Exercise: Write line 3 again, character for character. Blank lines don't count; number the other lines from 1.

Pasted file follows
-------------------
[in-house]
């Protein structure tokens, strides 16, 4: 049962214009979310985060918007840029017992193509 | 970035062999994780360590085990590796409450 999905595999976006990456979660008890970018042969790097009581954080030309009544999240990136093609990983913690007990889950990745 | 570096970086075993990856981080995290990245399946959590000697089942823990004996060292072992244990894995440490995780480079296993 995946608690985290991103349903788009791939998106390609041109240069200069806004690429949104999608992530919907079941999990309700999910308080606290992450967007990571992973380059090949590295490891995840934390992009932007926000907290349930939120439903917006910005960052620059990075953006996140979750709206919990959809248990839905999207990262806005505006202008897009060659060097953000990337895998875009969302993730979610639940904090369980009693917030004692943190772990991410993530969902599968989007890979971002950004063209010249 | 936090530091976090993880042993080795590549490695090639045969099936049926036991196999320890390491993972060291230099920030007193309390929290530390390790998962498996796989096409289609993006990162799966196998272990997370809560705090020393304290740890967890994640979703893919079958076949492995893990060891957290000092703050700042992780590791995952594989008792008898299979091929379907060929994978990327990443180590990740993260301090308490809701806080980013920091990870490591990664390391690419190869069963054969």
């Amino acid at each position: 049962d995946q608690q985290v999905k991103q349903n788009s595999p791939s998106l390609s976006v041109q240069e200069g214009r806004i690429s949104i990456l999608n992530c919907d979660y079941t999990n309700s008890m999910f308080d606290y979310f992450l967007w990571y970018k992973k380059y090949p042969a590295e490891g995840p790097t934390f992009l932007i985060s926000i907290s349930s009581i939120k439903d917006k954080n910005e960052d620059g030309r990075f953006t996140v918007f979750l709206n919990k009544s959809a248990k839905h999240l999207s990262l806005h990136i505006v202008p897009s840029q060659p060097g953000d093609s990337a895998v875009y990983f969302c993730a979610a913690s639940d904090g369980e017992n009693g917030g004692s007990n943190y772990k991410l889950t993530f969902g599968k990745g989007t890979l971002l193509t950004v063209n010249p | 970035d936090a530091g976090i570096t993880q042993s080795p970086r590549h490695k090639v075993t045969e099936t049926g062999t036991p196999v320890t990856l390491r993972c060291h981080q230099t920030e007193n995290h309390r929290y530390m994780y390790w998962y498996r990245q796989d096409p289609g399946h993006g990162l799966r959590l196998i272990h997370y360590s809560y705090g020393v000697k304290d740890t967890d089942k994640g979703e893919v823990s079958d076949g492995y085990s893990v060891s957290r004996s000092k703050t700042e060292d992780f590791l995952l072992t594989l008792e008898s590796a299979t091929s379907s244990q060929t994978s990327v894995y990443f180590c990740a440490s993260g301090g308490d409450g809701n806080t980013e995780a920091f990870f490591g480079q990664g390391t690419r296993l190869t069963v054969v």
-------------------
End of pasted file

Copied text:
């Amino acid at each position: 049962d995946q608690q985290v999905k991103q349903n788009s595999p791939s998106l390609s976006v041109q240069e200069g214009r806004i690429s949104i990456l999608n992530c919907d979660y079941t999990n309700s008890m999910f308080d606290y979310f992450l967007w990571y970018k992973k380059y090949p042969a590295e490891g995840p790097t934390f992009l932007i985060s926000i907290s349930s009581i939120k439903d917006k954080n910005e960052d620059g030309r990075f953006t996140v918007f979750l709206n919990k009544s959809a248990k839905h999240l999207s990262l806005h990136i505006v202008p897009s840029q060659p060097g953000d093609s990337a895998v875009y990983f969302c993730a979610a913690s639940d904090g369980e017992n009693g917030g004692s007990n943190y772990k991410l889950t993530f969902g599968k990745g989007t890979l971002l193509t950004v063209n010249p | 970035d936090a530091g976090i570096t993880q042993s080795p970086r590549h490695k090639v075993t045969e099936t049926g062999t036991p196999v320890t990856l390491r993972c060291h981080q230099t920030e007193n995290h309390r929290y530390m994780y390790w998962y498996r990245q796989d096409p289609g399946h993006g990162l799966r959590l196998i272990h997370y360590s809560y705090g020393v000697k304290d740890t967890d089942k994640g979703e893919v823990s079958d076949g492995y085990s893990v060891s957290r004996s000092k703050t700042e060292d992780f590791l995952l072992t594989l008792e008898s590796a299979t091929s379907s244990q060929t994978s990327v894995y990443f180590c990740a440490s993260g301090g308490d409450g809701n806080t980013e995780a920091f990870f490591g480079q990664g390391t690419r296993l190869t069963v054969v």